Winding for Wave Maps

Max Engelstein
University of Minnesota
June 1, 2020
Wave maps are harmonic maps from a Lorentzian domain to a Riemannian target. Like solutions to many energy critical PDE, wave maps can develop singularities where the energy concentrates on arbitrary small scales but the norm stays bounded. Zooming in on these singularities yields a harmonic map (called a soliton or bubble) in the weak limit. One fundamental question is whether this weak limit is unique, that is to say, whether different bubbles may appear as the limit of different sequences of rescalings.

Joint equidistribution of adelic torus orbits and families of twisted L-functions

Farrell Brumley
Université Sorbonne Paris Nord
May 28, 2020
The classical Linnik problems are concerned with the equidistribution of adelic torus orbits on the homogeneous spaces attached to inner forms of GL2, as the discriminant of the torus gets large. When specialized, these problems admit beautiful classical interpretations, such as the equidistribution of integer points on spheres, of Heegner points or packets of closed geodesics on the modular surface, or of supersingular reductions of CM elliptic curves.

Victorian Fiction and the Location of Experience

Adela Pinch
Visitor, School of Social Science
May 22, 2020
What do we mean by “experience”? How have philosophers sought to help us understand this essential category of human existence? And how have novelists and literary critics grappled with this category? This talk brings the tools of literary analysis to both Victorian novels and Victorian philosophy, in order to enrich our appreciation of “experience.” Authors featured included Charlotte Brontë and William James, but you will also be introduced to some lesser-known figures, such as Shadworth Hodgson and May Sinclair.

Mirrors of curves and their Fukaya categories

Denis Auroux
Harvard University
May 22, 2020
Homological mirror symmetry predicts that the derived category of coherent sheaves on a curve has a symplectic counterpart as the Fukaya category of a mirror space. However, with the exception of elliptic curves, this mirror is usually a symplectic Landau-Ginzburg model, i.e. a non-compact manifold equipped with the extra data of a "stop" in its boundary at infinity.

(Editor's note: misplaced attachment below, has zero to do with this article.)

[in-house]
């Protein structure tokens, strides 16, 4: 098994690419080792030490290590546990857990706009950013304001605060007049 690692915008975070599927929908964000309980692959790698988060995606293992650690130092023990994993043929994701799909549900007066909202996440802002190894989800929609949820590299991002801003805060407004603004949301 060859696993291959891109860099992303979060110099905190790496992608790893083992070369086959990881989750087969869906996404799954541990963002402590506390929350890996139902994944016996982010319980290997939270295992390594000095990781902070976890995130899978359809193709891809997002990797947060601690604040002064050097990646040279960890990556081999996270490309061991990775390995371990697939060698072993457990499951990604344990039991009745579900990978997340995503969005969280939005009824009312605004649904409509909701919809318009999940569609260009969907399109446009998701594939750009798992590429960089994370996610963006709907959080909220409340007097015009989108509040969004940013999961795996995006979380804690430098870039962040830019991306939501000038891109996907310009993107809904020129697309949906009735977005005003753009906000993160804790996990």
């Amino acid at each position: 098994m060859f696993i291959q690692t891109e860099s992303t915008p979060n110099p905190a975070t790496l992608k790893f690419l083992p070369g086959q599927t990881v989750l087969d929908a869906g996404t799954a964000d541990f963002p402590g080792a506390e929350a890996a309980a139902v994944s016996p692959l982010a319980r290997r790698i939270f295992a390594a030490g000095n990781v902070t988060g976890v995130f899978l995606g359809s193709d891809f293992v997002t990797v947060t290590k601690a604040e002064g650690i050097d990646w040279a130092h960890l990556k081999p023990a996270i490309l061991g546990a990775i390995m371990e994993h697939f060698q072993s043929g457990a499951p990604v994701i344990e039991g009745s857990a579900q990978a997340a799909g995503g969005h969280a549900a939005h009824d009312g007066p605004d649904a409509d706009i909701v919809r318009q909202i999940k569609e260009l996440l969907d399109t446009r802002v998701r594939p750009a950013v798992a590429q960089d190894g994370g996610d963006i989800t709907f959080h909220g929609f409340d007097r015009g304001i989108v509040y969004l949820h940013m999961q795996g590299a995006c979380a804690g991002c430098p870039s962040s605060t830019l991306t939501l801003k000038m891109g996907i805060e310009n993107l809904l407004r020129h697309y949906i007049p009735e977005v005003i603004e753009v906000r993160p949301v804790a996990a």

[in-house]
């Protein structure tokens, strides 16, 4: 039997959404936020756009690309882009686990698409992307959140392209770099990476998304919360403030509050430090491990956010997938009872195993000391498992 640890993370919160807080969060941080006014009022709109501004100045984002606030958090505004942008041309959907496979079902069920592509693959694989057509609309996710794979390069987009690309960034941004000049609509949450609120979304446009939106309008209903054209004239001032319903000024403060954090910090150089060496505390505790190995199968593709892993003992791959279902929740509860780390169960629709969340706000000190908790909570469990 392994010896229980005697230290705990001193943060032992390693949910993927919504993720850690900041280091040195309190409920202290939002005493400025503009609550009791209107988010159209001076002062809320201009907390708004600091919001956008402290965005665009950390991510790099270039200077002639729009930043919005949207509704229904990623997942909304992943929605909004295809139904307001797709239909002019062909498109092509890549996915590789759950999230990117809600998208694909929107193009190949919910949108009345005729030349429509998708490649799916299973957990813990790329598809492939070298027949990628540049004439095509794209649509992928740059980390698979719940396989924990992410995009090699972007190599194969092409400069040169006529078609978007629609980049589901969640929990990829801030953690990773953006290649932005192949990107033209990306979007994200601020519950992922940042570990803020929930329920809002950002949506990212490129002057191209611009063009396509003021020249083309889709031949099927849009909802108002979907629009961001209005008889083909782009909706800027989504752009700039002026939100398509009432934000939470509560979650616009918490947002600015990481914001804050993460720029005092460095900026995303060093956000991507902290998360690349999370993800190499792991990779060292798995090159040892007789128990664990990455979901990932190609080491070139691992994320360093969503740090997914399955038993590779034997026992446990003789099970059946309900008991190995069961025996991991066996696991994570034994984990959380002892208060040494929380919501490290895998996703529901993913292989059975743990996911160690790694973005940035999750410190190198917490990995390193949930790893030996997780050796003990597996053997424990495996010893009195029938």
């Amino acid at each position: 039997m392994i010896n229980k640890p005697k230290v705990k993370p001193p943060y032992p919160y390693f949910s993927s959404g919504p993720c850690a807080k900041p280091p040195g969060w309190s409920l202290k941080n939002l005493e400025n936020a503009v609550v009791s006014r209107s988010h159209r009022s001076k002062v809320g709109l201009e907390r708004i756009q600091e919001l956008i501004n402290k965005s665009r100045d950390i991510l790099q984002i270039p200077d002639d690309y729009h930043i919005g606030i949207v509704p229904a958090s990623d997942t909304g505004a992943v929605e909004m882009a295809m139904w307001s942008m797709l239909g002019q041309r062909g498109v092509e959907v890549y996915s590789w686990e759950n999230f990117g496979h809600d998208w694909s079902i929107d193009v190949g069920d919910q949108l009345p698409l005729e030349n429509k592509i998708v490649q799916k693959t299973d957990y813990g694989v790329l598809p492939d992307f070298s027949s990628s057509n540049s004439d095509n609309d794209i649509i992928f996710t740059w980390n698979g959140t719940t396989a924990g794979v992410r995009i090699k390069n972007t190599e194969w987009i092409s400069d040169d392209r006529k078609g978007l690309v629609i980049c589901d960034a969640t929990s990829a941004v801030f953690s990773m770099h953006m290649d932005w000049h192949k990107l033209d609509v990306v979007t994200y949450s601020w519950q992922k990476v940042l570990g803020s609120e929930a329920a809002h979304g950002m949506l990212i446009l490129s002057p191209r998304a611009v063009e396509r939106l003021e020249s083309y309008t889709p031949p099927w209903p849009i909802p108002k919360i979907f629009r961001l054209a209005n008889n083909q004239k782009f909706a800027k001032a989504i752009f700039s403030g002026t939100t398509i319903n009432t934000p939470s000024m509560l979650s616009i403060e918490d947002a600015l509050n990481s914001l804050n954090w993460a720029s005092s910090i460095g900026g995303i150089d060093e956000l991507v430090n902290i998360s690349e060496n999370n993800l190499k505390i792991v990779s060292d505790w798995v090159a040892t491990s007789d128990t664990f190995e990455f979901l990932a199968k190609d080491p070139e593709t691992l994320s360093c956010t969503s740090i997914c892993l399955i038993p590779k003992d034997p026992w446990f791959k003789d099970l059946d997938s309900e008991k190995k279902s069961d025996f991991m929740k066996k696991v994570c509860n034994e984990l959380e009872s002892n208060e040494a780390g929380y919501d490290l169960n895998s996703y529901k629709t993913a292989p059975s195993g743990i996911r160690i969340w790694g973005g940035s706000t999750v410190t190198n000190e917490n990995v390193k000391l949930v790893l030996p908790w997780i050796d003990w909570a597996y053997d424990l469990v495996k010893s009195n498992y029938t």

Iwasawa theory and Bloch-Kato conjecture for unitary groups

Xin Wan
Morningside Center of Mathematics, Chinese Academy of Sciences
May 21, 2020
We describe a new method to study Eisenstein family and Iwasawa theory on unitary groups over totally real fields of general signatures. As a consequence we prove that if the central L-value of a cuspidal eigenform on the unitary group twisted by a CM character is 0, then the corresponding Selmer group has positive rank. The method also has a byproduct the p-adic functional equations for p-adic L-functions and p-adic families of Eisenstein series on unitary groups.

Forecasting Epidemics and Pandemics

Roni Rosenfeld
Carnegie Mellon University
May 21, 2020
Epidemiological forecasting is critically needed for decision making by national and local governments, public health officials, healthcare institutions and the general public. The Delphi group at Carnegie Mellon University was founded in 2012 to advance the theory and technological capability of epidemiological forecasting, and to promote its role in decision making, both public and private. Our long term vision is to make epidemiological forecasting as useful and universally accepted as weather forecasting is today.

Neural SDEs: Deep Generative Models in the Diffusion Limit

Maxim Raginsky
University of Illinois Urbana-Champaign
May 19, 2020
In deep generative models, the latent variable is generated by a time-inhomogeneous Markov chain, where at each time step we pass the current state through a parametric nonlinear map, such as a feedforward neural net, and add a small independent Gaussian perturbation. In this talk, based on joint work with Belinda Tzen, I will discuss the diffusion limit of such models, where we increase the number of layers while sending the step size and the noise variance to zero.

The Non-Stochastic Control Problem

Elad Hazan
Princeton University
May 18, 2020
Linear dynamical systems are a continuous subclass of reinforcement learning models that are widely used in robotics, finance, engineering, and meteorology. Classical control, since the work of Kalman, has focused on dynamics with Gaussian i.i.d. noise, quadratic loss functions and, in terms of provably efficient algorithms, known systems and observed state. We'll discuss how to apply new machine learning methods which relax all of the above: efficient control with adversarial noise, general loss functions, unknown systems, and partial observation.